In late 1959, the introduction of General Motors' new body style for its line of trucks marked the most extensively changed trucks in its entire history. Beyond the obvious radical departure in styling from the '55-59 Chevrolet and GMC light-duty trucks, the '60 Chevrolets unveiled underpinnings unlike anything ever seen before. Up front, the truck's transformation earned a place in history as the first light-duty trucks to feature independent front suspension. In the rear, GMC retained the parallel leaf spring arrangement from previous years, but Chevrolet opted for a two-link setup known as trailing arm, or truck-arm, that utilized coil springs instead of leaf. Focusing on the rear suspension, GMC retained parallel leaf, because leaf springs were believed to behave better under a heavy load, satisfying GMC's desire to be known as a heavy-duty truck. Interestingly though if a GMC buyer wanted to special order a coil-spring rear suspension, or a Chevrolet buyer desired leaf springs it was within the realm of possibilities.

Just as the '57 Chevy passenger car switched from rear leaf springs in its model year to the debut of the '58 Chevrolet with coil springs the reasoning was to improve ride quality. For anyone that has ever owned both brands of truck there is no doubt the Chevrolet rides better.

The factory design of the Chevy's trailing arm is an I-beam configuration obtained by joining two stamped-steel C-channels back-to-back to form the beam. If the stock Chevy trailing arm is never subjected to rust or impacted it will live forever. In the case of our '66 Chevy C10, one of the trailing arms was severely bent, probably caused by many years of off-road use and abuse in its California high-desert home. We didn't discover any structural damage from rust on our T-arms, but we have seen stock trailing arms from the rustbelt rendered dangerous from exposure. The trialing arms we selected to replace the stock units on our '66 came from Early Classic Enterprises, located in Fresno, California. Playing the devil's advocate we called Early Classic, and asked why anyone would want to install their trailing arms on a '60-72 Chevrolet or GMC truck. After explaining the practical advantages of Early Classic's trailing arms, Stan told us that a lot people buy their trailing arms because as a custom fabricated part, they look a lot better than stock ones. Getting back to practical advantages, Stan explained that as a sealed unit, Early Classic's trailing arms cannot fill up with water and rust from the inside. Additionally, Stan claimed the rectangular design of their trailing arms is three times stronger than a tubular trailing arm constructed with the exact same wall thickness of steel. Although we didn't use it, Early Classic manufactures a really clean looking crossmember that can be used in conjunction with their trailing arms. The Early Classic Enterprises' crossmember can also be used to convert GMC trucks from leaf to coil springs. Another point Stan made for choosing coil springs over leaf springs is coils can be ordered in heights that range up or down in 1-inch increments from stock, and are more adjustable than leaf-springs. In order to raise or lower leaf springs different shackle configurations or leaf packs must be used.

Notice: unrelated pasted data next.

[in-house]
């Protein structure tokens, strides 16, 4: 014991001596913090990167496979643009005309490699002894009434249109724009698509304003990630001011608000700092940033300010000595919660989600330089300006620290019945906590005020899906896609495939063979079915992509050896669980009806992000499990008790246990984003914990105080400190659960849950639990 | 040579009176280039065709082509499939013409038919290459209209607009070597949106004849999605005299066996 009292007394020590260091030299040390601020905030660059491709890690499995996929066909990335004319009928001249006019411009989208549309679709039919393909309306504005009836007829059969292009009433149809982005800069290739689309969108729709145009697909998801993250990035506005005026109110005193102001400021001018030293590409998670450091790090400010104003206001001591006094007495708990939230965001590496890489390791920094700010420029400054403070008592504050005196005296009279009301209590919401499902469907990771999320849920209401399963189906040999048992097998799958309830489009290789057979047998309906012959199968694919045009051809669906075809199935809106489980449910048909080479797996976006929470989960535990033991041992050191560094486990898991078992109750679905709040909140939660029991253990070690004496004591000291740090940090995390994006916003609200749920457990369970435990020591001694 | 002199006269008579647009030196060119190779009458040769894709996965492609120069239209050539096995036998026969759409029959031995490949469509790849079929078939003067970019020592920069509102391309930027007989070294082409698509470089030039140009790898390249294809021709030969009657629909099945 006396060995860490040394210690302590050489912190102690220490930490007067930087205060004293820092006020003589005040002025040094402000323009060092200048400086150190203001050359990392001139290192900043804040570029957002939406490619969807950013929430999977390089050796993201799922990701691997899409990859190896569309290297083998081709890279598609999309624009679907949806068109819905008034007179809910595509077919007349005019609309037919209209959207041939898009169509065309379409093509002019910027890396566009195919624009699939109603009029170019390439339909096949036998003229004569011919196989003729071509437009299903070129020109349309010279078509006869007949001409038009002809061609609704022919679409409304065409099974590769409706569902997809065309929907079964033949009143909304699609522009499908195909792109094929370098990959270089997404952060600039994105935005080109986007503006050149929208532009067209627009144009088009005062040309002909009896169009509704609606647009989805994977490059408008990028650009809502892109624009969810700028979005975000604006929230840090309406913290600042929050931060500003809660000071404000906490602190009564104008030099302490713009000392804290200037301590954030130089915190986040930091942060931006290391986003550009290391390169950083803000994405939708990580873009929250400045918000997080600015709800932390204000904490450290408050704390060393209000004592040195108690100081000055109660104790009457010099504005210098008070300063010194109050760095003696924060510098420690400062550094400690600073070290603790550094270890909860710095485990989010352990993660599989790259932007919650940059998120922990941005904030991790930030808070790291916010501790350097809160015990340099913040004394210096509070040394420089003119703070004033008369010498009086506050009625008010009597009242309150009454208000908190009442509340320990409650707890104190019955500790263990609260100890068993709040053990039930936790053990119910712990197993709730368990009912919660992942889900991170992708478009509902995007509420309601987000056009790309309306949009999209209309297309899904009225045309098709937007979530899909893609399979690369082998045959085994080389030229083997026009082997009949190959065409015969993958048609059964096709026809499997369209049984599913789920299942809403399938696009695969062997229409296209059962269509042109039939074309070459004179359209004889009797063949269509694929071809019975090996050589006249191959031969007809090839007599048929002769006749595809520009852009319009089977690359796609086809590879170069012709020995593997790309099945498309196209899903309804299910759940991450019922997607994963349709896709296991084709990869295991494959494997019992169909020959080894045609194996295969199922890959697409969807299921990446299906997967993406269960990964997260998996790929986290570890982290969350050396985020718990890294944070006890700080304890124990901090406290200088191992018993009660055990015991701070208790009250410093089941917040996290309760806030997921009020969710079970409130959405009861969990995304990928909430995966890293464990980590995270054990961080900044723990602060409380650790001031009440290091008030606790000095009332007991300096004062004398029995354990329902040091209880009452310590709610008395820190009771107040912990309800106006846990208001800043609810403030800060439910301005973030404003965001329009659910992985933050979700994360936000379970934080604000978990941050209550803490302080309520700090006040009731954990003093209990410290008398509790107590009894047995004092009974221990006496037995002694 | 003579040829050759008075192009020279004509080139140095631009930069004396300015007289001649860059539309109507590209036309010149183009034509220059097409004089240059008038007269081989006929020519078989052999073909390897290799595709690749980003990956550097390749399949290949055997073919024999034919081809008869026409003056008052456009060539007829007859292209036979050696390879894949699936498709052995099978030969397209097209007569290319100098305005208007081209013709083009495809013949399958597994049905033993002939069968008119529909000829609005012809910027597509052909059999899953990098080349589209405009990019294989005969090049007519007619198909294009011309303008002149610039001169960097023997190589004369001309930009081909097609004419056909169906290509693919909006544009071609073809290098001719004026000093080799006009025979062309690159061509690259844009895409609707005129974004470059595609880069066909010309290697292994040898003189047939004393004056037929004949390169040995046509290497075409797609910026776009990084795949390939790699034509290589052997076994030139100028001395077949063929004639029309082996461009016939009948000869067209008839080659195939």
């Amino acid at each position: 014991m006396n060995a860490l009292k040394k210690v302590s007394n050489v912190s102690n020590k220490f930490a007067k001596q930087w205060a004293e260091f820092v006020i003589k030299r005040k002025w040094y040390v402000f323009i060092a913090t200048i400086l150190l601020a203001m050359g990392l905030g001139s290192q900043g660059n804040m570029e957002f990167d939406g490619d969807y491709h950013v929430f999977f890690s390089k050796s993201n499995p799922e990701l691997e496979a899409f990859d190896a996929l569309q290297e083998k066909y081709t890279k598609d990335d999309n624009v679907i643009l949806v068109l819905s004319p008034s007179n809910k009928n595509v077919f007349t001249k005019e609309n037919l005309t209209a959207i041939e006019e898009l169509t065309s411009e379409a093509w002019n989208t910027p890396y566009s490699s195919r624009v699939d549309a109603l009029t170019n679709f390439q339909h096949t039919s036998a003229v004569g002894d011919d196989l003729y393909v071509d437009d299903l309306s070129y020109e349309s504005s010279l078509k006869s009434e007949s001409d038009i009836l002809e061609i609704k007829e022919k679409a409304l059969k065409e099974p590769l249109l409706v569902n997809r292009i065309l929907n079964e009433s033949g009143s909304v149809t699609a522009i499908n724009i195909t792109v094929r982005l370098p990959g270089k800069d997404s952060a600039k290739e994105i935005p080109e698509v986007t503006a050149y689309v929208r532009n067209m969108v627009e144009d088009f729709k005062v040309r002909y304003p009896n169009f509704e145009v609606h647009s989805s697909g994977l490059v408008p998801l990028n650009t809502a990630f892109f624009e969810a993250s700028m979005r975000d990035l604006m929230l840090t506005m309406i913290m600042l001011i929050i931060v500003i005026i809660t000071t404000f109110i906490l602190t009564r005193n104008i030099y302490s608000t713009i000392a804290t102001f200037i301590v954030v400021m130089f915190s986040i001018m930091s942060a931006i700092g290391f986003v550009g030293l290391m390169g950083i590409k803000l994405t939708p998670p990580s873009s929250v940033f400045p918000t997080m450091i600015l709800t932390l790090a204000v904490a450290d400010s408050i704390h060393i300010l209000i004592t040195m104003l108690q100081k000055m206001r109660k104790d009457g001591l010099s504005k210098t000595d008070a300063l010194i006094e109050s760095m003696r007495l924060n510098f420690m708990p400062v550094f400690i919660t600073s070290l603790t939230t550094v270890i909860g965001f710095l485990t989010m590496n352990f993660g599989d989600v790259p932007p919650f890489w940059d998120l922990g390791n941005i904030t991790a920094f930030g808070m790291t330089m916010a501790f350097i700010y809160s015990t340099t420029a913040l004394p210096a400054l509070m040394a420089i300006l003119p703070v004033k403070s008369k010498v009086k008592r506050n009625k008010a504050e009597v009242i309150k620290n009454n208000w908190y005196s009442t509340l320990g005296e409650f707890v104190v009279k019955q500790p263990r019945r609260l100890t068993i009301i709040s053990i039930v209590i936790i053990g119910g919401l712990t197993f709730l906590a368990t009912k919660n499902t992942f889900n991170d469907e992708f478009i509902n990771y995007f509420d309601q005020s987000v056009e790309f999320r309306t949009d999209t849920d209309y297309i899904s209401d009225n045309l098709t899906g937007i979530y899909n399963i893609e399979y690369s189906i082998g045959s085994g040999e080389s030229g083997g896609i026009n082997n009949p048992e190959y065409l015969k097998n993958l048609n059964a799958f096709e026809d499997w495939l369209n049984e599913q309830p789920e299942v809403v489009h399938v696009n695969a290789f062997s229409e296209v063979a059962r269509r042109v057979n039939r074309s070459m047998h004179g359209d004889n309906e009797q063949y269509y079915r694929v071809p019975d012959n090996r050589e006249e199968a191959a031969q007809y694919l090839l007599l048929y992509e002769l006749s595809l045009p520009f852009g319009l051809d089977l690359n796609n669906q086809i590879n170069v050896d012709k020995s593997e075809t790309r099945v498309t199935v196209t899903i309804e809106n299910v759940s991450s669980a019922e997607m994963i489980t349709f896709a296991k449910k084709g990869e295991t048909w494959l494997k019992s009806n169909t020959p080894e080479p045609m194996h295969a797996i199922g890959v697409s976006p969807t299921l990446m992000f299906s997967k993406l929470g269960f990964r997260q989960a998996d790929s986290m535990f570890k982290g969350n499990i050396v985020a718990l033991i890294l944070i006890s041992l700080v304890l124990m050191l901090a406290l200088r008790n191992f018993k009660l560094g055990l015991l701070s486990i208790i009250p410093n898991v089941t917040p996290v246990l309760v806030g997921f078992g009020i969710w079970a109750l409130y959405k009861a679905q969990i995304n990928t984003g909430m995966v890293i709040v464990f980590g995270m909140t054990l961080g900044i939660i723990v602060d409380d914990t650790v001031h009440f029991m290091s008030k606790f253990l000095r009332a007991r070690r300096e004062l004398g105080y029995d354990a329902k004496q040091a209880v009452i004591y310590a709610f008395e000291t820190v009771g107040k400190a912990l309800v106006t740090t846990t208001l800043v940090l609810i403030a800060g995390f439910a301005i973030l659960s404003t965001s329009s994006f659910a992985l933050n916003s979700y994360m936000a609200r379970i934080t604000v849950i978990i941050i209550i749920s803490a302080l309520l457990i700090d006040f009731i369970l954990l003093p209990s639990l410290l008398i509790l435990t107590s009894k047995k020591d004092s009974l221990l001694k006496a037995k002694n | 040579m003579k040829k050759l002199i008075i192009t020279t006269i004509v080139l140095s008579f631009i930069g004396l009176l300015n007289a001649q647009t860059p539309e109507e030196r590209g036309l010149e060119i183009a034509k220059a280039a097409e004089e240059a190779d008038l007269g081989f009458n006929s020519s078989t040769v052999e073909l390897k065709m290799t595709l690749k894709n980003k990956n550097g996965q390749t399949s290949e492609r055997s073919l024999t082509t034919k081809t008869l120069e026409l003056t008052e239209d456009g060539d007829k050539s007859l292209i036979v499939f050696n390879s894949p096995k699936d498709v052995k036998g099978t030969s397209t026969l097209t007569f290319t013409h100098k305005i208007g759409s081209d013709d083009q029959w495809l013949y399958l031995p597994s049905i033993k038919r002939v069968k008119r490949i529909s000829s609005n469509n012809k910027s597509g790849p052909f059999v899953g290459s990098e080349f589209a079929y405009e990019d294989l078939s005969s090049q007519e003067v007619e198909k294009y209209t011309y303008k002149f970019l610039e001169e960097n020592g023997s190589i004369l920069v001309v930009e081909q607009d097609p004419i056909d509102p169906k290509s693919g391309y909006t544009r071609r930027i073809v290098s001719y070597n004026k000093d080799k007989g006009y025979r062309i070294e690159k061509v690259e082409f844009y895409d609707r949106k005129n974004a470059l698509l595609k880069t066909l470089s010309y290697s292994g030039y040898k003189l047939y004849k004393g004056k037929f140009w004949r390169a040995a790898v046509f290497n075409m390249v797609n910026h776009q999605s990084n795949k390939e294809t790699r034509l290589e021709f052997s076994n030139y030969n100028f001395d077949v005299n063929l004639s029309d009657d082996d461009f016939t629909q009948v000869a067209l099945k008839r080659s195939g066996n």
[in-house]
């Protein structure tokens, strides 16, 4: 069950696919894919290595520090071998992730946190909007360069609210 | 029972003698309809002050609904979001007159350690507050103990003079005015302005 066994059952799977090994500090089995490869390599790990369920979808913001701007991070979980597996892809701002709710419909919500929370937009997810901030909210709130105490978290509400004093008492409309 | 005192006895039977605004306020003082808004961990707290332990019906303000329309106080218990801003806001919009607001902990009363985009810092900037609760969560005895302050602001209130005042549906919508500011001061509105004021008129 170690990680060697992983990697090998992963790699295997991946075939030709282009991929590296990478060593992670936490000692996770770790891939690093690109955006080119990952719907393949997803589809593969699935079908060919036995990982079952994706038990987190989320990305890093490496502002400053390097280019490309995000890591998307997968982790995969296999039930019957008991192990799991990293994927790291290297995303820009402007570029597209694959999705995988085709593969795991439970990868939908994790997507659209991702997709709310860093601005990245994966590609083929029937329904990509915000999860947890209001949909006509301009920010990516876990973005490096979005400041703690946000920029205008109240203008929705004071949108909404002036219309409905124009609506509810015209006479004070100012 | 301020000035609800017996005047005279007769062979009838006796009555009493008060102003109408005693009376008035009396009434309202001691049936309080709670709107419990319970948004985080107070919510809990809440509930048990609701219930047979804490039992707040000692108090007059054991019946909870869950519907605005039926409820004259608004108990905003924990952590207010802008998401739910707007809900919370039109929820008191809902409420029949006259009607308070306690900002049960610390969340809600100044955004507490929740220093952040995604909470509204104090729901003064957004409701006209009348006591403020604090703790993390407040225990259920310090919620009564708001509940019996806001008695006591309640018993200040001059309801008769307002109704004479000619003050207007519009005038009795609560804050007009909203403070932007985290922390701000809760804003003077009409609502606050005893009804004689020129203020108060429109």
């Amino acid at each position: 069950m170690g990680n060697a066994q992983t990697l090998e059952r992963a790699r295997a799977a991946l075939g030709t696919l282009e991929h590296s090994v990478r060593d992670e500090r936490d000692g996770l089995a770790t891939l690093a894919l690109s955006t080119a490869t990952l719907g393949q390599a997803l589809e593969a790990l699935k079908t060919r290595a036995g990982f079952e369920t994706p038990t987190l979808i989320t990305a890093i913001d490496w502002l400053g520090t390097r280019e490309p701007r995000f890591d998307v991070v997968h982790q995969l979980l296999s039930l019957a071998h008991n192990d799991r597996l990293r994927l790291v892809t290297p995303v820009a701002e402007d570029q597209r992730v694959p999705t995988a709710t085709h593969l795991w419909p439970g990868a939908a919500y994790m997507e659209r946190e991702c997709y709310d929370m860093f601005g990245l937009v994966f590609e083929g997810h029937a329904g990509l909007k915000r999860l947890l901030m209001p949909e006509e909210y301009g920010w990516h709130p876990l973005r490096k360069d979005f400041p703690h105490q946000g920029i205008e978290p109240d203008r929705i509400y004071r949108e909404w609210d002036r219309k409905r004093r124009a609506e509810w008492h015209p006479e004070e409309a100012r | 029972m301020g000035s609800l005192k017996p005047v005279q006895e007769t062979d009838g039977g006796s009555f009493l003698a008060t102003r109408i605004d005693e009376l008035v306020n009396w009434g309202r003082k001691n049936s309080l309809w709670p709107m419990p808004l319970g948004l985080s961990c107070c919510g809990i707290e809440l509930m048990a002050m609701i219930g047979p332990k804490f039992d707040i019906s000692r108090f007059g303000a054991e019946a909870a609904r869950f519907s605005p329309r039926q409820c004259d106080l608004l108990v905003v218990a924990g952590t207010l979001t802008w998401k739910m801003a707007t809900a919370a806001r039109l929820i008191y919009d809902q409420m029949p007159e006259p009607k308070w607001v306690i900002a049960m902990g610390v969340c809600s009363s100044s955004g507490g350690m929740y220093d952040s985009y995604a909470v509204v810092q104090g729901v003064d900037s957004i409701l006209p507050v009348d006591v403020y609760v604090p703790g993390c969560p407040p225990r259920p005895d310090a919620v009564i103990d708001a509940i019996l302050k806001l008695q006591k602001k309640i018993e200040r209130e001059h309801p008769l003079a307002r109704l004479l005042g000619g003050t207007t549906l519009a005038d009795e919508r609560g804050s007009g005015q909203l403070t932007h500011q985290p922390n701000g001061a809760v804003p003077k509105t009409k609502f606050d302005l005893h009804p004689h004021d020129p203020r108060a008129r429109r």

After we got off the phone with Stan it occurred to us that trailing arms are the easiest type of rear suspension to convert to air-ride just by installing airbags in place of the stock coil springs. It is fine if a person doesn't mind having to deal with an air-compressor, valves, switches, plus a whole bunch of hoses, and wiring.